Robin Chenoweth: Gavazzi and Low still believe in the mission of the Morrill Act, to provide higher education to those who once couldn’t access it. Every student on Ohio State may not know what the Morrill Act is, but they certainly can point to Morrill Tower, or they know someone who might be a Morrill Scholar. How do we deal with those sorts of messages because the Morrill Act, displaced a lot of people, and it hurt a lot of people, but yet we've sort of held it up as something to be revered?

Steve Gavazzi: I think this is a both, and. This is not an either, or. I think that people can be what I call Land Grant fierce. And that simply means that you're very proud of the fact that we exist at a university that I think oftentimes holds itself up to a higher level of regard in terms of purpose, perhaps over prestige, and yet, at the same time, recognize the truth of the Land Grant’s founding. And I think both can be done. The land grant universities in general and Ohio State University in particular have done tremendous things. And at the same time, there was a tremendous transfer of wealth that went from these tribal nations to the Ohio State University that must be recognized. And again, I think both can happen.

Robin Chenoweth: Back at the Great Circle, cars whiz and sputter on nearby Highway 79, a counterpoint to the 2,000-year-old architectural wonder, that along with six other sites have been nominated to become a UNESCO World Heritage site. They are the largest set of geometric earthen enclosures in the world.

John Low: It's created out of the most sacred materials that we could have used. We could have made it out of granite, or we could have made it out of limestone. We chose to make it out of earth because there's nothing more sacred than the earth.

Robin Chenoweth: But its sister octagon, a mile to the north and also part of the nomination, has a golf course on it, leased from land the state owns. The state is trying to revoke the lease.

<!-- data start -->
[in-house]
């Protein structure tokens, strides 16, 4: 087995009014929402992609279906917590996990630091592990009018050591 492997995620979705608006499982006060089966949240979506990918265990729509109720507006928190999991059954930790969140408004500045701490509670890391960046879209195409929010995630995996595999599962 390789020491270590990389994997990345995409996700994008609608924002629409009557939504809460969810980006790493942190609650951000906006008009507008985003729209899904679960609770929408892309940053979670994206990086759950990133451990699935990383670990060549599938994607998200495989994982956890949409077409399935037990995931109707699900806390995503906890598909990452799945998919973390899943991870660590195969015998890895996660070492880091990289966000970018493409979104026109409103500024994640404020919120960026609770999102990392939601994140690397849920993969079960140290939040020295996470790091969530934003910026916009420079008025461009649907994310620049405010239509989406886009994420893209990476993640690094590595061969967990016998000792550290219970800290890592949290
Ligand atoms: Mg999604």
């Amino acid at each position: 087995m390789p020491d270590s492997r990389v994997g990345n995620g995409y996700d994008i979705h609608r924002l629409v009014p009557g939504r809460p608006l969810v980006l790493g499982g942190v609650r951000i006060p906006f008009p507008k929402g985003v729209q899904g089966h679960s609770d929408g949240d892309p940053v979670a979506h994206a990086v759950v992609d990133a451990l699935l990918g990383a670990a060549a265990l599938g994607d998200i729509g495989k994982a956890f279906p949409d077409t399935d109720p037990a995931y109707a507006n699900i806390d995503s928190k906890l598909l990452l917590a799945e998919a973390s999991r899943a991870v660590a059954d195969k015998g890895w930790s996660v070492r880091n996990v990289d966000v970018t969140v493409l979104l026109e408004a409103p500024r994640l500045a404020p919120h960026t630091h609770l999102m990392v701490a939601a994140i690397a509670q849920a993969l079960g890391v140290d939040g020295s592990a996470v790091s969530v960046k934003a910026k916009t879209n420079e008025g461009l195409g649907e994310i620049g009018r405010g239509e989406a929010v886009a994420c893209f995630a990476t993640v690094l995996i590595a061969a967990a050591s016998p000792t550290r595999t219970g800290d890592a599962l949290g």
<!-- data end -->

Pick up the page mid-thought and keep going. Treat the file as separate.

John Low: A private golf course on public land, which in and of itself is an oxymoron, right? And so UNESCO officials have made it clear that they would not be willing to include the octagon in any designation of World Heritage status, if the golf course remains. Which makes sense. If there was a golf course on the Acropolis that would taint it, wouldn't it? World Heritage designation is deemed by the state of Ohio as being in the public good. And so they filed suit, and the case is now pending a decision by the state Supreme Court.

Robin Chenoweth: It seems to me there's sort of a correlation here, between what's going on now right here, and what happened when land was taken forcibly from tribes.

John Low: That's a very good point. This is coming forth at a time... I think there's a sense in the nation that there's a bit of reckoning. There's a need for reconciliation. There's a need for addressing the past. Change is in the air. And people are willing to not just subscribe to the myths that their teachers taught them, that they want to find out what really happened for themselves.

Robin Chenoweth: As he talked about the Mound Builders, passing down oral traditions, a hawk landed behind Low, very close by.

John Low: But it, it must have been somebody because these were egalitarian somebody, you know, either a person or persons, women and or men had to be very charismatic and persuasive. Oh, wow.

John Low: That's a really good sign. Robin Chenoweth: I think it's a good sign.


John Low: It’s absolutely good a good sign.


Robin Chenoweth: Just then the hawk flew to the low branches of a tree, revealing its red tail feathers.

John Low: Red-tail hawk is our national seal for the Pokagon Band of Potawatomi. And it reflects the fact that hawks, like eagles, are descendants of Thunderbirds who carry our messages from us, from our hearts and our minds up to the Creator.

Robin Chenoweth: Sitting in the circle, it felt like a good omen. Maybe the Thunderbird is saying, they’re ready. At long last, they are working together to set right the past.